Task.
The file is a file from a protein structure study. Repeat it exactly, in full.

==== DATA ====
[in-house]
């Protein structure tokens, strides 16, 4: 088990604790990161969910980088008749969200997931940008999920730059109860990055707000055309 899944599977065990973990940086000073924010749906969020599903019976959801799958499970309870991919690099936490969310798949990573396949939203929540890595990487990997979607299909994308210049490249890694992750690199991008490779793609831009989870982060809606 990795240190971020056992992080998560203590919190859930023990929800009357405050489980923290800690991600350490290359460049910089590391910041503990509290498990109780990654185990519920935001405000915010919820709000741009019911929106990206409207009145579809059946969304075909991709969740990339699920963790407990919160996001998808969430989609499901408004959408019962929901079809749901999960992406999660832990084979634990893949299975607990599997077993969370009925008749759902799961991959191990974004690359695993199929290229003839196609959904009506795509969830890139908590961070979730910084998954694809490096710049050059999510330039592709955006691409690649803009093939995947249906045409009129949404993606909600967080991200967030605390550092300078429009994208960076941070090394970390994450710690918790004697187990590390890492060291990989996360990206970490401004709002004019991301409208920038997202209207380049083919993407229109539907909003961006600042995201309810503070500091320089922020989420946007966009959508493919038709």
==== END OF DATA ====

[in-house]
């Protein structure tokens, strides 16, 4: 088990604790990161969910980088008749969200997931940008999920730059109860990055707000055309 899944599977065990973990940086000073924010749906969020599903019976959801799958499970309870991919690099936490969310798949990573396949939203929540890595990487990997979607299909994308210049490249890694992750690199991008490779793609831009989870982060809606 990795240190971020056992992080998560203590919190859930023990929800009357405050489980923290800690991600350490290359460049910089590391910041503990509290498990109780990654185990519920935001405000915010919820709000741009019911929106990206409207009145579809059946969304075909991709969740990339699920963790407990919160996001998808969430989609499901408004959408019962929901079809749901999960992406999660832990084979634990893949299975607990599997077993969370009925008749759902799961991959191990974004690359695993199929290229003839196609959904009506795509969830890139908590961070979730910084998954694809490096710049050059999510330039592709955006691409690649803009093939995947249906045409009129949404993606909600967080991200967030605390550092300078429009994208960076941070090394970390994450710690918790004697187990590390890492060291990989996360990206970490401004709002004019991301409208920038997202209207380049083919993407229109539907909003961006600042995201309810503070500091320089922020989420946007966009959508493919038709």